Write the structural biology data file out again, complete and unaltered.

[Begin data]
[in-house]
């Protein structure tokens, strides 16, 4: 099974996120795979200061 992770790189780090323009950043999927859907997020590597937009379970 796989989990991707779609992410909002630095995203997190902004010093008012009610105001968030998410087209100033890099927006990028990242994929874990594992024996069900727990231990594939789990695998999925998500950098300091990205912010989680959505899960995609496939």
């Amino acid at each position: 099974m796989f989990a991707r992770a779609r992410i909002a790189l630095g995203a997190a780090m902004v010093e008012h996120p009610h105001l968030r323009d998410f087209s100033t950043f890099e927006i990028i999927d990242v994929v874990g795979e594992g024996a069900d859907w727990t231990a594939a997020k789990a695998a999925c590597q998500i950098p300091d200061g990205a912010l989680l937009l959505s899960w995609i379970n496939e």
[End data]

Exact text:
[in-house]
């Protein structure tokens, strides 16, 4: 099974996120795979200061 992770790189780090323009950043999927859907997020590597937009379970 796989989990991707779609992410909002630095995203997190902004010093008012009610105001968030998410087209100033890099927006990028990242994929874990594992024996069900727990231990594939789990695998999925998500950098300091990205912010989680959505899960995609496939």
């Amino acid at each position: 099974m796989f989990a991707r992770a779609r992410i909002a790189l630095g995203a997190a780090m902004v010093e008012h996120p009610h105001l968030r323009d998410f087209s100033t950043f890099e927006i990028i999927d990242v994929v874990g795979e594992g024996a069900d859907w727990t231990a594939a997020k789990a695998a999925c590597q998500i950098p300091d200061g990205a912010l989680l937009l959505s899960w995609i379970n496939e």